- My weapons of choice.

Many of the friends and colleagues whom I regularly offer a lift in the Focus ST, compare the experience to 'being in a rally car'. This has been particularly true of late because my car looked strikingly like it WAS a rally car. Or had at least been in a rally. Picture black wheels, but not from nice satin black paint, but about 6 months worth of accumulated brake dust. Imagine triangular mud splashes which stretch from the front wheel arch to the rear roof spoiler.

So why did you leave it so long?

Well, if I'm honest I STILL didn't feel like doing it particularly. However, it was getting to the point where I was concerned I couldn't actually see very well out of the mud-smeared side windows. I've had a fairly harrowing last few weeks and months. My mum was diagnosed with Cancer some years ago. She refused surgery, but did her best to follow the rest of her treatment plan. Sadly, her best wasn't good enough. For about three months she was in and out of hospital with more emphasis on the 'in' than the 'out'. I was visiting almost daily, and besides the emotional drain of watching somebody go through that, from a purely practical point of view, it took up a lot of time. I'm not complaining, but working full time, having young kids and trying to maintain a semblance of normality for their sake meant some things had to give. One of which was regular car washing.

But it's not actually bad - washing your car?

To be honest, no - it isn't. It's actually quite cathartic. It's just time-consuming, at least if you want to make a good job of it. It was a nice day though, sunny, but cold. I genuinely found the isolation and purpose satisfying.

Nice to actually see it shiny again.

Nice to actually see it shiny again.

I used my pressure washer on this occasion. Now personally, I don't think it's a great idea to use a pressure washer on your car often. It's maybe not great for the paint and perhaps risks forcing water to where it shouldn't be.

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Pressure washing technique in action.

However, it's also good for forcing crap OUT of where it isn't supposed to be and removing moss and algae from window seals and such like. What's your take on the pressure washing thing? Good idea?

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After blasting most of the crap off and wetting the car up, I resorted to the good old fashioned bucket and sponge and a brush for the wheels.

The main weapon of choice for this wash.

The main weapon of choice for this wash.

Once I've thoroughly sponged the car all over and soaped it up good n' proper, I was back on the pressure washer. I went over the wheels twice. I think getting the calipers painted red is an expensive option on the ST so it seems a shame to leave them 'brake dust black'. Hence I gave the wheels two really good goings over with the brush sponge and pressure washer.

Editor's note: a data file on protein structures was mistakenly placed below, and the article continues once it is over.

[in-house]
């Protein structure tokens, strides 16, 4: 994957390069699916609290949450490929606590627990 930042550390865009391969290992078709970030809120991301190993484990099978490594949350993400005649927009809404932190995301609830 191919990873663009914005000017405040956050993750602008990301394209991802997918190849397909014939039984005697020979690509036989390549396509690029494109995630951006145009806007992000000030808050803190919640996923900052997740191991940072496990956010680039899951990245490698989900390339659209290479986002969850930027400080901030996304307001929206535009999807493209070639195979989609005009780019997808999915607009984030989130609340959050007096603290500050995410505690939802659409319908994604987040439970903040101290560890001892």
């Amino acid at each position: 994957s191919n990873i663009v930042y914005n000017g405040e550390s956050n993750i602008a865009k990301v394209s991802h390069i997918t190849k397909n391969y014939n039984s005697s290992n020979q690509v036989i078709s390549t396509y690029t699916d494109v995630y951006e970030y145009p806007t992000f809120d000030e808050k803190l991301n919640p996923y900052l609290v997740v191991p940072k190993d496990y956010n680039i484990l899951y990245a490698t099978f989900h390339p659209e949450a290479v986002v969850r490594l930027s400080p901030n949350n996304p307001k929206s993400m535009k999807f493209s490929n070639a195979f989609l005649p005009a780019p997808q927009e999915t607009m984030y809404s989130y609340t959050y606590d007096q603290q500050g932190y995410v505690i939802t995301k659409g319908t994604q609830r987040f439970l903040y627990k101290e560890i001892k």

Red Calipers.

Red Calipers.

For the benefit of my good friend and colleague Mr. James May - the red Calipers are STANDARD. Not an aftermarket thing. It looked pretty decent once I was done. I was genuinely pleased with the result:-

The finished article. Well car, I still need to finish THIS article at the point where I'm writing this caption.

The finished article. Well car, I still need to finish THIS article at the point where I'm writing this caption.

So I normally like to wash my car once a fortnight. Maybe slightly more in the winter and slightly less in the summer. How often do YOU wash your motor?

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I did offer to wash the present Mr.Stanley's Toyota off too, but it'd already taken me an hour and she wanted me to come in and help her with the soul-destroying drudgery of housework instead. She didn't word it like that. She actually voiced a concern that I'd get cold if I stayed out any longer. I don't buy that, but I think she knows I don't, at least it's nice to have someone PRETEND to be concerned about you.

In the summer I sometimes dry the car off with a chamois to avoid streaking, but I rarely if ever wax. I'm certainly not one of those people who spends six hours with a clay bar applying seven coats of wax and sealant. Cars are for driving, not polishing, but they do make you smile when they look nice.

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Sadly, all this effort was somewhat wasted when the next day I parked on the works car park near some pine trees and we had a mini storm. Ten minutes of blustering wind and my car was coated in a 2 inch thick layer of pine needles.

The temptation is to call into an automated car wash or drop by the local eastern european carwash place. This leads us to two important questions:-

1: Do you trust an automated carwash with your pride and joy?

2: Do you trust Sergi and his illegal immigrant mates with it?

It also leaves you with a moral question. The hand carwash industry in the UK has a reputation for people trafficking and slave labour. If you use their services are you perpetuating this sphere of criminal activity? But then if you DON'T use them, are you ensuring Sergi won't be able to afford food and will therefore be forced into a life of petty crime? Will it be YOUR fault that some Ukrainian illegal immigrant held up a petrol station?

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Apologies for the lack of articles over the last few months. I've had a lot on my plate. I still do, so normal service sadly, WON'T resume immediately. I might have some fun posts dripping in sporadically though. The new car itch is growing, and I have an expanding list of possibles to consider, and write about.

Martyn Stanley

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